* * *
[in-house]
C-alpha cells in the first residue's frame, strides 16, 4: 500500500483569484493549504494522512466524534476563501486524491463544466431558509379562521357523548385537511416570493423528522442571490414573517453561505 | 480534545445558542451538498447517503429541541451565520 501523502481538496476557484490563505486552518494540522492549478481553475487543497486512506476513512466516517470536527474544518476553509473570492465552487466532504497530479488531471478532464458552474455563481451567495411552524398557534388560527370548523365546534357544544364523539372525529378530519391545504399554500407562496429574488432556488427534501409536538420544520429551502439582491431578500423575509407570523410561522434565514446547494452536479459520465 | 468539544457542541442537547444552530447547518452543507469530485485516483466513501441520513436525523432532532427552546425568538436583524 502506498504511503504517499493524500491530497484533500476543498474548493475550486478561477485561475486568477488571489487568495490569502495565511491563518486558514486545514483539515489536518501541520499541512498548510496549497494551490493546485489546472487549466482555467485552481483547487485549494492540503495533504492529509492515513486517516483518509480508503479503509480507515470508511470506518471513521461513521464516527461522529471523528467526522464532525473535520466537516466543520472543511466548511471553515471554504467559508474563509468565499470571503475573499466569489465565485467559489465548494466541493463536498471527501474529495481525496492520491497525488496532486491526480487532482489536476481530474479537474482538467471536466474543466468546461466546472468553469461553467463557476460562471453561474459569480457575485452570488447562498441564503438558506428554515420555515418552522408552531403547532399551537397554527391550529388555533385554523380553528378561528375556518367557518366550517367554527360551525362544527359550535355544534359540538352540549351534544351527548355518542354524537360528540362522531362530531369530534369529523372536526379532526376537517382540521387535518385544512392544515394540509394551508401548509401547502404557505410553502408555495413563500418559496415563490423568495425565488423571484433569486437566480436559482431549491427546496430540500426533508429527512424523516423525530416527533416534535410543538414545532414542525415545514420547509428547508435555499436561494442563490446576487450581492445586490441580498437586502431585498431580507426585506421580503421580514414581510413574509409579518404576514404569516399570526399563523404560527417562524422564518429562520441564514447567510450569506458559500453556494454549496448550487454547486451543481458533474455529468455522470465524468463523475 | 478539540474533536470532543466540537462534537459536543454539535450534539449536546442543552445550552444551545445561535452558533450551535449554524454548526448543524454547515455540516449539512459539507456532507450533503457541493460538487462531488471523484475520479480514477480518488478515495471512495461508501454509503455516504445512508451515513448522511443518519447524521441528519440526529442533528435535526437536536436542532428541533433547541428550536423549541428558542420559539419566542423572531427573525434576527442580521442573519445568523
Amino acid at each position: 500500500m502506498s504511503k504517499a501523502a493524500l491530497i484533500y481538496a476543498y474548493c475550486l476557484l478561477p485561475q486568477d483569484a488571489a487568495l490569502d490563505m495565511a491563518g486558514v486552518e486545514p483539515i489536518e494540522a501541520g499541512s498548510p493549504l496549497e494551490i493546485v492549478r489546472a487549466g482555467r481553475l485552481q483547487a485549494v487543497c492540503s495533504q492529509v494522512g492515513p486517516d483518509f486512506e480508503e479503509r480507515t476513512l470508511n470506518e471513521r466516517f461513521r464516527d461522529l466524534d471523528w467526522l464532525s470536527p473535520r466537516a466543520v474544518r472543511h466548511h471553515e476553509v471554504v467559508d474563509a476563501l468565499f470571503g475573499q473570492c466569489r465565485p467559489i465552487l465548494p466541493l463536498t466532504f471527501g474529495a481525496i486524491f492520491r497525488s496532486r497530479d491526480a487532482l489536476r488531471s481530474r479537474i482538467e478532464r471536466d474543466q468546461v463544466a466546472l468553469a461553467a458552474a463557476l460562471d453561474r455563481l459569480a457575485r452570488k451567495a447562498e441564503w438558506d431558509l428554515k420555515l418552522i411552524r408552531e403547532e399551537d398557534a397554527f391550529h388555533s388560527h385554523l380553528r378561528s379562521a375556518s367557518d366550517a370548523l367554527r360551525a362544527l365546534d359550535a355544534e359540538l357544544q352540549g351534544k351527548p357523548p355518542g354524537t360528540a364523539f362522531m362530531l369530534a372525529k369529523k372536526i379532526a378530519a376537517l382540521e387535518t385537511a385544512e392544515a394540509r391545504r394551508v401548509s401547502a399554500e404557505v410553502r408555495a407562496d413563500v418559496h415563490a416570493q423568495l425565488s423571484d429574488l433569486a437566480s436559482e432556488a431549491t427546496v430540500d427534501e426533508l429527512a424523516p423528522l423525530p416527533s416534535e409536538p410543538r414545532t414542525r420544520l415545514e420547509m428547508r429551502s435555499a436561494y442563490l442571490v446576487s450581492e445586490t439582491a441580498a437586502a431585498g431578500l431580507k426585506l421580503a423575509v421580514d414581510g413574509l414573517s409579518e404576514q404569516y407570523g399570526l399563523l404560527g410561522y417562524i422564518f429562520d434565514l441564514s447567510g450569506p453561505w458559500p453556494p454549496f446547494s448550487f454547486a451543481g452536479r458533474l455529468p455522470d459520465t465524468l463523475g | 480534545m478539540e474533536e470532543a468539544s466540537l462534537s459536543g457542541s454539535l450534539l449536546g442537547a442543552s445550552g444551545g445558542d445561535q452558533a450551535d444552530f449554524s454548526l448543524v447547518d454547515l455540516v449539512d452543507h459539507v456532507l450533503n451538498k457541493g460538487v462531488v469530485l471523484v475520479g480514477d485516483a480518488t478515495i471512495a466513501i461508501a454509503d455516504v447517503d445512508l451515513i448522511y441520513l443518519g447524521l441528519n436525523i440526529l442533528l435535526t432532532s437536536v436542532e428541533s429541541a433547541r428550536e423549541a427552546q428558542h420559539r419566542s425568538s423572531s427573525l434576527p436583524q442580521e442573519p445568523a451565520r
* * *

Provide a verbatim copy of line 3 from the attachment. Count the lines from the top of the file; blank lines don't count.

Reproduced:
Amino acid at each position: 500500500m502506498s504511503k504517499a501523502a493524500l491530497i484533500y481538496a476543498y474548493c475550486l476557484l478561477p485561475q486568477d483569484a488571489a487568495l490569502d490563505m495565511a491563518g486558514v486552518e486545514p483539515i489536518e494540522a501541520g499541512s498548510p493549504l496549497e494551490i493546485v492549478r489546472a487549466g482555467r481553475l485552481q483547487a485549494v487543497c492540503s495533504q492529509v494522512g492515513p486517516d483518509f486512506e480508503e479503509r480507515t476513512l470508511n470506518e471513521r466516517f461513521r464516527d461522529l466524534d471523528w467526522l464532525s470536527p473535520r466537516a466543520v474544518r472543511h466548511h471553515e476553509v471554504v467559508d474563509a476563501l468565499f470571503g475573499q473570492c466569489r465565485p467559489i465552487l465548494p466541493l463536498t466532504f471527501g474529495a481525496i486524491f492520491r497525488s496532486r497530479d491526480a487532482l489536476r488531471s481530474r479537474i482538467e478532464r471536466d474543466q468546461v463544466a466546472l468553469a461553467a458552474a463557476l460562471d453561474r455563481l459569480a457575485r452570488k451567495a447562498e441564503w438558506d431558509l428554515k420555515l418552522i411552524r408552531e403547532e399551537d398557534a397554527f391550529h388555533s388560527h385554523l380553528r378561528s379562521a375556518s367557518d366550517a370548523l367554527r360551525a362544527l365546534d359550535a355544534e359540538l357544544q352540549g351534544k351527548p357523548p355518542g354524537t360528540a364523539f362522531m362530531l369530534a372525529k369529523k372536526i379532526a378530519a376537517l382540521e387535518t385537511a385544512e392544515a394540509r391545504r394551508v401548509s401547502a399554500e404557505v410553502r408555495a407562496d413563500v418559496h415563490a416570493q423568495l425565488s423571484d429574488l433569486a437566480s436559482e432556488a431549491t427546496v430540500d427534501e426533508l429527512a424523516p423528522l423525530p416527533s416534535e409536538p410543538r414545532t414542525r420544520l415545514e420547509m428547508r429551502s435555499a436561494y442563490l442571490v446576487s450581492e445586490t439582491a441580498a437586502a431585498g431578500l431580507k426585506l421580503a423575509v421580514d414581510g413574509l414573517s409579518e404576514q404569516y407570523g399570526l399563523l404560527g410561522y417562524i422564518f429562520d434565514l441564514s447567510g450569506p453561505w458559500p453556494p454549496f446547494s448550487f454547486a451543481g452536479r458533474l455529468p455522470d459520465t465524468l463523475g | 480534545m478539540e474533536e470532543a468539544s466540537l462534537s459536543g457542541s454539535l450534539l449536546g442537547a442543552s445550552g444551545g445558542d445561535q452558533a450551535d444552530f449554524s454548526l448543524v447547518d454547515l455540516v449539512d452543507h459539507v456532507l450533503n451538498k457541493g460538487v462531488v469530485l471523484v475520479g480514477d485516483a480518488t478515495i471512495a466513501i461508501a454509503d455516504v447517503d445512508l451515513i448522511y441520513l443518519g447524521l441528519n436525523i440526529l442533528l435535526t432532532s437536536v436542532e428541533s429541541a433547541r428550536e423549541a427552546q428558542h420559539r419566542s425568538s423572531s427573525l434576527p436583524q442580521e442573519p445568523a451565520r